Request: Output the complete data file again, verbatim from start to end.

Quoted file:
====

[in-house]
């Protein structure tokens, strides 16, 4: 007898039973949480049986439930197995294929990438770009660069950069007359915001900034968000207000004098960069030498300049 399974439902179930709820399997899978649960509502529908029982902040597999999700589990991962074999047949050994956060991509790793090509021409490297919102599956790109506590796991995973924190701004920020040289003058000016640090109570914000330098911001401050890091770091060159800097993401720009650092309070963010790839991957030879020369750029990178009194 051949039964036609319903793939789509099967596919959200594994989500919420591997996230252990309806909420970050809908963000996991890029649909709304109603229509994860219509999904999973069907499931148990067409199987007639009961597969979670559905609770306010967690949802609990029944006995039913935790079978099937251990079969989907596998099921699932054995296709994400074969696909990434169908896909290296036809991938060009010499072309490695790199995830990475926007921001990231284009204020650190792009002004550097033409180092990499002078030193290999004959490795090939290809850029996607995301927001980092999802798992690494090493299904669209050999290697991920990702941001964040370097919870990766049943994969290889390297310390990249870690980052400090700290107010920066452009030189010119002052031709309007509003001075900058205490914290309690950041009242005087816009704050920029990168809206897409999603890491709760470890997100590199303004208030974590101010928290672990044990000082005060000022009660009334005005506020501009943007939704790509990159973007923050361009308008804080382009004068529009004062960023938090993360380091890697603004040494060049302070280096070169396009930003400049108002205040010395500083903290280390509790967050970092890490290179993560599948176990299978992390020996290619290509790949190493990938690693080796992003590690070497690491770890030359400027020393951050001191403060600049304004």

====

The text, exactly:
[in-house]
């Protein structure tokens, strides 16, 4: 007898039973949480049986439930197995294929990438770009660069950069007359915001900034968000207000004098960069030498300049 399974439902179930709820399997899978649960509502529908029982902040597999999700589990991962074999047949050994956060991509790793090509021409490297919102599956790109506590796991995973924190701004920020040289003058000016640090109570914000330098911001401050890091770091060159800097993401720009650092309070963010790839991957030879020369750029990178009194 051949039964036609319903793939789509099967596919959200594994989500919420591997996230252990309806909420970050809908963000996991890029649909709304109603229509994860219509999904999973069907499931148990067409199987007639009961597969979670559905609770306010967690949802609990029944006995039913935790079978099937251990079969989907596998099921699932054995296709994400074969696909990434169908896909290296036809991938060009010499072309490695790199995830990475926007921001990231284009204020650190792009002004550097033409180092990499002078030193290999004959490795090939290809850029996607995301927001980092999802798992690494090493299904669209050999290697991920990702941001964040370097919870990766049943994969290889390297310390990249870690980052400090700290107010920066452009030189010119002052031709309007509003001075900058205490914290309690950041009242005087816009704050920029990168809206897409999603890491709760470890997100590199303004208030974590101010928290672990044990000082005060000022009660009334005005506020501009943007939704790509990159973007923050361009308008804080382009004068529009004062960023938090993360380091890697603004040494060049302070280096070169396009930003400049108002205040010395500083903290280390509790967050970092890490290179993560599948176990299978992390020996290619290509790949190493990938690693080796992003590690070497690491770890030359400027020393951050001191403060600049304004």